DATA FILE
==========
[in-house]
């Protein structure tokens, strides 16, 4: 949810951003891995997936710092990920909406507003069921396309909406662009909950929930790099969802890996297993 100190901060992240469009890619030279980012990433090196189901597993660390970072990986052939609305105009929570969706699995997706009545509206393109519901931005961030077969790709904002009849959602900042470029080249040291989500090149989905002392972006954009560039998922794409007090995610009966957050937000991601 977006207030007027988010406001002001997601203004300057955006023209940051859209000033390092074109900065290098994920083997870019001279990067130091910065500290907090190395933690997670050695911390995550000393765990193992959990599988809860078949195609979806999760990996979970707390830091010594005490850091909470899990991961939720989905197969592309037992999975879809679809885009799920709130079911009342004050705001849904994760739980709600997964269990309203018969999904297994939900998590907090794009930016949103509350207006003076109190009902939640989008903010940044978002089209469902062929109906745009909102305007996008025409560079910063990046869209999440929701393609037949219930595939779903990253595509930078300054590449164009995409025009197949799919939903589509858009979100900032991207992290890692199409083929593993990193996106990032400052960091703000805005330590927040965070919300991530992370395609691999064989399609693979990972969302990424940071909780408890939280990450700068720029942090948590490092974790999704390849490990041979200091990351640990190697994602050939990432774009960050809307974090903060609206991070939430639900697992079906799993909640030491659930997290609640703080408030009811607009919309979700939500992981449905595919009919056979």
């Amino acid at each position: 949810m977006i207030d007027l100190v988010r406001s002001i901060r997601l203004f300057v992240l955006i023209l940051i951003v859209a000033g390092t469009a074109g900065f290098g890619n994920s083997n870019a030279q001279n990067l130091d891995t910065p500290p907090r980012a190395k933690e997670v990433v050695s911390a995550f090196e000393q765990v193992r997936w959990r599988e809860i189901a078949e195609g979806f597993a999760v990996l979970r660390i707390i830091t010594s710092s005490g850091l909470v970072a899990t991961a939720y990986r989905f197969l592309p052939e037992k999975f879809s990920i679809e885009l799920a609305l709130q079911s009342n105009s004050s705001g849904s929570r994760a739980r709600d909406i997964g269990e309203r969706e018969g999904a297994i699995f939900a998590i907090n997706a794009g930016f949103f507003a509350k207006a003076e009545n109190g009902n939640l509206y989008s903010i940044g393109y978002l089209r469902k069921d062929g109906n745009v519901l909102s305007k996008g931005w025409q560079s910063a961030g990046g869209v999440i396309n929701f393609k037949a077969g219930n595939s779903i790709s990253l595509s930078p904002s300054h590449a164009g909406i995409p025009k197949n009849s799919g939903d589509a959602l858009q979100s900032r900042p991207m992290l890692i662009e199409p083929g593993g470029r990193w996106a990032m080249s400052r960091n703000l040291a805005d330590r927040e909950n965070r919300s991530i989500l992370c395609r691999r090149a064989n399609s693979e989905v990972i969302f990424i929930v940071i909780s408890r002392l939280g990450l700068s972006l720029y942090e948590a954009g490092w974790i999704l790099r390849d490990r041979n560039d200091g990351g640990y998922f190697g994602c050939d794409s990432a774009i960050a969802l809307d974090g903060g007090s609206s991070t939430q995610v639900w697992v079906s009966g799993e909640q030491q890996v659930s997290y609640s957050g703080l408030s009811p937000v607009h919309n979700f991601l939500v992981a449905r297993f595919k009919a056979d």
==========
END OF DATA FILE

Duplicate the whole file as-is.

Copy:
[in-house]
């Protein structure tokens, strides 16, 4: 949810951003891995997936710092990920909406507003069921396309909406662009909950929930790099969802890996297993 100190901060992240469009890619030279980012990433090196189901597993660390970072990986052939609305105009929570969706699995997706009545509206393109519901931005961030077969790709904002009849959602900042470029080249040291989500090149989905002392972006954009560039998922794409007090995610009966957050937000991601 977006207030007027988010406001002001997601203004300057955006023209940051859209000033390092074109900065290098994920083997870019001279990067130091910065500290907090190395933690997670050695911390995550000393765990193992959990599988809860078949195609979806999760990996979970707390830091010594005490850091909470899990991961939720989905197969592309037992999975879809679809885009799920709130079911009342004050705001849904994760739980709600997964269990309203018969999904297994939900998590907090794009930016949103509350207006003076109190009902939640989008903010940044978002089209469902062929109906745009909102305007996008025409560079910063990046869209999440929701393609037949219930595939779903990253595509930078300054590449164009995409025009197949799919939903589509858009979100900032991207992290890692199409083929593993990193996106990032400052960091703000805005330590927040965070919300991530992370395609691999064989399609693979990972969302990424940071909780408890939280990450700068720029942090948590490092974790999704390849490990041979200091990351640990190697994602050939990432774009960050809307974090903060609206991070939430639900697992079906799993909640030491659930997290609640703080408030009811607009919309979700939500992981449905595919009919056979």
């Amino acid at each position: 949810m977006i207030d007027l100190v988010r406001s002001i901060r997601l203004f300057v992240l955006i023209l940051i951003v859209a000033g390092t469009a074109g900065f290098g890619n994920s083997n870019a030279q001279n990067l130091d891995t910065p500290p907090r980012a190395k933690e997670v990433v050695s911390a995550f090196e000393q765990v193992r997936w959990r599988e809860i189901a078949e195609g979806f597993a999760v990996l979970r660390i707390i830091t010594s710092s005490g850091l909470v970072a899990t991961a939720y990986r989905f197969l592309p052939e037992k999975f879809s990920i679809e885009l799920a609305l709130q079911s009342n105009s004050s705001g849904s929570r994760a739980r709600d909406i997964g269990e309203r969706e018969g999904a297994i699995f939900a998590i907090n997706a794009g930016f949103f507003a509350k207006a003076e009545n109190g009902n939640l509206y989008s903010i940044g393109y978002l089209r469902k069921d062929g109906n745009v519901l909102s305007k996008g931005w025409q560079s910063a961030g990046g869209v999440i396309n929701f393609k037949a077969g219930n595939s779903i790709s990253l595509s930078p904002s300054h590449a164009g909406i995409p025009k197949n009849s799919g939903d589509a959602l858009q979100s900032r900042p991207m992290l890692i662009e199409p083929g593993g470029r990193w996106a990032m080249s400052r960091n703000l040291a805005d330590r927040e909950n965070r919300s991530i989500l992370c395609r691999r090149a064989n399609s693979e989905v990972i969302f990424i929930v940071i909780s408890r002392l939280g990450l700068s972006l720029y942090e948590a954009g490092w974790i999704l790099r390849d490990r041979n560039d200091g990351g640990y998922f190697g994602c050939d794409s990432a774009i960050a969802l809307d974090g903060g007090s609206s991070t939430q995610v639900w697992v079906s009966g799993e909640q030491q890996v659930s997290y609640s957050g703080l408030s009811p937000v607009h919309n979700f991601l939500v992981a449905r297993f595919k009919a056979d």